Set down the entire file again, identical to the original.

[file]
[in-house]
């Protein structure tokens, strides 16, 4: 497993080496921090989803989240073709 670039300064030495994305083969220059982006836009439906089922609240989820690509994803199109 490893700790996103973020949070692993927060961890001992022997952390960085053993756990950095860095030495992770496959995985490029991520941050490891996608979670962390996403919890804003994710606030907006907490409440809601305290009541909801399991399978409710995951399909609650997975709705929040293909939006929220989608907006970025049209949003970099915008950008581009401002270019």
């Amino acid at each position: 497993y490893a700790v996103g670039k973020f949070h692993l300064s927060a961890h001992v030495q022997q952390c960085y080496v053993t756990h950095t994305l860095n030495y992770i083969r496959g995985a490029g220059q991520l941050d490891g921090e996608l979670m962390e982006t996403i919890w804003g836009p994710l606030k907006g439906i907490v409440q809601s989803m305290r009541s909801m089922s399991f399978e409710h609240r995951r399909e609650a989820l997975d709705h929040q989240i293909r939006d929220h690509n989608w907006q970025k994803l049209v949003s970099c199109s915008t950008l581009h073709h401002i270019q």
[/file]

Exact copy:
[in-house]
């Protein structure tokens, strides 16, 4: 497993080496921090989803989240073709 670039300064030495994305083969220059982006836009439906089922609240989820690509994803199109 490893700790996103973020949070692993927060961890001992022997952390960085053993756990950095860095030495992770496959995985490029991520941050490891996608979670962390996403919890804003994710606030907006907490409440809601305290009541909801399991399978409710995951399909609650997975709705929040293909939006929220989608907006970025049209949003970099915008950008581009401002270019």
């Amino acid at each position: 497993y490893a700790v996103g670039k973020f949070h692993l300064s927060a961890h001992v030495q022997q952390c960085y080496v053993t756990h950095t994305l860095n030495y992770i083969r496959g995985a490029g220059q991520l941050d490891g921090e996608l979670m962390e982006t996403i919890w804003g836009p994710l606030k907006g439906i907490v409440q809601s989803m305290r009541s909801m089922s399991f399978e409710h609240r995951r399909e609650a989820l997975d709705h929040q989240i293909r939006d929220h690509n989608w907006q970025k994803l049209v949003s970099c199109s915008t950008l581009h073709h401002i270019q």